ATTORNEY General Carl Bethel.
By AVA TURNQUEST
Tribune Chief Reporter
THE Minnis administration has set its sight on the full implementation of the Freedom of Information Act within this upcoming budgetary year.
Attorney General Carl Bethel said yesterday a separate line item will be added to the 2018-2019 Budget to fund intense and widespread training needed at every department, agency or corporation that has a substantial government interest.
He spoke to media on the sidelines of an implementation workshop for Cabinet ministers and senior government officials led by Damian Cox, Jamaica’s director of access to information, at police headquarters. Prime Minister Dr Hubert Minnis opened the workshop.
Sessions will run for the next two days, and also include civil society operatives, Mr Bethel said.
“Full implementation is not a one-day experience,” Mr Bethel said, “there has to be extensive training at every level in the public service and civil society. Every single government administrator’s office, in every Family Island no matter how remote, will have to have an information officer who has to be trained.
“Every single government department, every single government corporation, every single corporation in which the government has a substantial interest, such as BTC, will have to have a trained information officer. The whole process of how an internal review is done, if there is a refusal by an information officer, the whole process by which then the minister would intervene or make a determination, after that there is the referral to the information commissioner, there is a whole process of training that has to be done.
“It can be done at the same time,” Mr Bethel added, “but it can’t be done overnight…It is our intention as a matter of policy to fully implement the act as soon as possible.
“We have a target we’re aiming for some time within the next budgetary year to be able to fully implement.”
Protections for whistleblowers, Section 47 in the Freedom of Information Act 2017 (FOIA), were brought into force last month.
The previous Ingraham administration passed a FOIA shortly before the 2012 general election, however there was no date for enactment. The last Christie administration then overhauled the legislation, and conducted an extensive public consultation process.
The Christie administration passed a FOIA in Parliament in February.
However, aside from the whistleblower’s protection, only part one and sections of part five and eight of the legislation have been enacted, allowing for the appointment of an information commissioner and repealing the 2012 FOIA.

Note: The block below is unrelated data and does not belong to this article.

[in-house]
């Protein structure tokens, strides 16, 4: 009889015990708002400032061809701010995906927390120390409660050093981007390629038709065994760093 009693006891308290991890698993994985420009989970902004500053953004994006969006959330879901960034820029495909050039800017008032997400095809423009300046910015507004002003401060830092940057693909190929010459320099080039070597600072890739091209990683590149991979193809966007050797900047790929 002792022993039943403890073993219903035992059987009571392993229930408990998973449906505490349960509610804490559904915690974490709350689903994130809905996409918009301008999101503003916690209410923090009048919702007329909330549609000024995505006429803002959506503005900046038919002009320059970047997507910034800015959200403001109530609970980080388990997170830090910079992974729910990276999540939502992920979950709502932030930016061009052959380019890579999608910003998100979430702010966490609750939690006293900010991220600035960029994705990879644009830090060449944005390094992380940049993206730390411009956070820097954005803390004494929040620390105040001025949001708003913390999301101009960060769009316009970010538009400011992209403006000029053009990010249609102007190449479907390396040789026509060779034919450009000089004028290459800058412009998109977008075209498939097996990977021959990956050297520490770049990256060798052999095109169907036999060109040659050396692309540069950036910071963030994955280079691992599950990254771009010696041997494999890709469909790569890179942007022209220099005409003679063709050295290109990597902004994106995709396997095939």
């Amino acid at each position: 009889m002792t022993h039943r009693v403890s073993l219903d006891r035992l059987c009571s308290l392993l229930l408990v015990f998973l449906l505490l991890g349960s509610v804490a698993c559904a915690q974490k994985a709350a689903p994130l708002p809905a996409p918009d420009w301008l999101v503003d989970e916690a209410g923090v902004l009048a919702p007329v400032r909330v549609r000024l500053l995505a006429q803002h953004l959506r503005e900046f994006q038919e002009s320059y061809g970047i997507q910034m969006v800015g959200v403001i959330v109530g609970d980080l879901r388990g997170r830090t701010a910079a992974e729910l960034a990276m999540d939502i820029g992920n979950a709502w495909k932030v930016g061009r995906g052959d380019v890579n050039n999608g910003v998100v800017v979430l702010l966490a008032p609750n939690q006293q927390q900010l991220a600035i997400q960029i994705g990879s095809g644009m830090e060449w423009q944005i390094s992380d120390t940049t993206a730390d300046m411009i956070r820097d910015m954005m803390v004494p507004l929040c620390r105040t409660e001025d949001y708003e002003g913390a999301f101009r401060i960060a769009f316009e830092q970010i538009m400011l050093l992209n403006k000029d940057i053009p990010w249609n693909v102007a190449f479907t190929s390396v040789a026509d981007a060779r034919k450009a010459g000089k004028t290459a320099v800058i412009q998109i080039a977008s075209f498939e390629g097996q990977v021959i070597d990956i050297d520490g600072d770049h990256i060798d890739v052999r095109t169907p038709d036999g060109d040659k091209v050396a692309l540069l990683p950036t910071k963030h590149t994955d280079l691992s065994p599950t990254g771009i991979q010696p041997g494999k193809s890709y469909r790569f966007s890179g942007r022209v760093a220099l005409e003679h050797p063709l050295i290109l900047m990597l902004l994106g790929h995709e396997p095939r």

Yesterday, Mr Bethel said he did not have any indication on who would be appointed as the information commissioner.
Activists have expressed concern over the stalled pace of the legislation and a collective of 20 civil society organisations issued a statement earlier this year calling for the government to consider recommendations for revisions but ultimately move ahead with full enactment.
Yesterday’s workshop included an outline/overview of the Bahamas FOIA, and also focused on critical components of successful freedom of information implementation and Jamaica’s access to information experience – challenges, successes and opportunities.
In his opening remarks, Dr Minnis said: “The Model Inter-American Law on Access to Public Information states in its preamble that the Inter-American Court of Human Rights formally recognised the right of access to information as part of the fundamental rights to freedom of expression; that access to information is a fundamental right and an essential condition for all democratic societies and that the right of access to information is based on the principle of maximum disclosure.
“I am pleased that we are beginning the full training and implementation phase of the Freedom of Information regime,” he said. “We look forward to meaningful and productive workshops with the public sector and civil society groups over the next several days.”